Just when medical experts thought that they had grasped all the details about SARS-COV-2, new developments come up that hinder their progress. Some of the recently reported ones include the likelihood of multiple strains and how the virus can stay active in patients who have already recovered. Nevertheless, the World Health Organization (WHO) already issues several guidelines as to how healthcare professional should approach and handle the situation. Meanwhile, others are reportedly turning to the "Pandemic" board game to hopefully learn more.

While it is not exactly what researchers would call a credible source of knowledge for a real-world scenario, there are some who claim that it somehow predicted the COVID-19 crisis. According to an article published by the Daily Star, the game is now being adapted as an effective learning aid for medics and University students. It was released about 10 years ago shortly after another deadly outbreak which was identified as SARS sometime in 2002 and 2004. Moreover, the plot supposedly guides players to work together and prevent a global virus outbreak.

"Pandemic" board game creator Matthew Leacock explained that presenting a disease as the opponent was a "perfect opponent: It's fairly easy to model in a game, uncaring and scary." Moreover, it was likewise noted that he "never set out to make it an educational experience... the best lessons it teaches are those related to cooperation and communication under pressure."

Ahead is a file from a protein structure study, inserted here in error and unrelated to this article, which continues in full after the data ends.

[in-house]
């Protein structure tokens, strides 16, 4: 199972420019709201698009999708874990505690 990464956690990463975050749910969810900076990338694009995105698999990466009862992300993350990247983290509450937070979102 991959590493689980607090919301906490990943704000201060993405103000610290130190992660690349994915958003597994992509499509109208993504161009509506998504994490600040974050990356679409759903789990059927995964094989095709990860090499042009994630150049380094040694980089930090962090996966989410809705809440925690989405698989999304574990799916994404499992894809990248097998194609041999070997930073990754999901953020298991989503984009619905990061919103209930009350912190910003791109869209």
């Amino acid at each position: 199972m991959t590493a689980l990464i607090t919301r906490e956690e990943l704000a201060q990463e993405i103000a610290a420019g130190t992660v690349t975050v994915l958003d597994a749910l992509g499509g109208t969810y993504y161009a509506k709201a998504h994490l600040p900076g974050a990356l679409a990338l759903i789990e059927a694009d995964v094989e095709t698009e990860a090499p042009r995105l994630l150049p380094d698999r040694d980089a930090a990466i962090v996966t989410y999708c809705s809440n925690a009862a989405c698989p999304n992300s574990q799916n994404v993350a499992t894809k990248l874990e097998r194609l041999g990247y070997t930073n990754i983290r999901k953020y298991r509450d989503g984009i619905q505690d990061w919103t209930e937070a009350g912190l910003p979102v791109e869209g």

Similar to what public health officials are doing right now, players are encouraged to learn ways to slow down the transmission of viruses which were represented by coloured pieces. Participants begin the game set in the Centers for Disease Control and Prevention (CDC) headquarters in Atlanta. They are then tasked to travel the world in a bid to ultimately find a cure and destroy the virus.

ExCel centre in London turns into hospital
Members of the military and private contractors help to turn the ExCel centre in London into a field hospital to be known as the NHS Nightingale, to help with the COVID-19 pandemic. Photo: POOL / Stefan Rousseau

In an interview with another publication, the creator of "Pandemic" admitted that he designed the board game to have his wife participate. "I've seen social media posts where people worry that playing it, or watching a disaster movie like 'Contagion,' is morbid and perhaps socially unacceptable," he said. "To me, such activity is a natural way to cope with our new reality. It gives people a chance to confront their fears, make sense of the situation and perhaps even feel somewhat in control as they defiantly attempt to defeat the big bad themselves."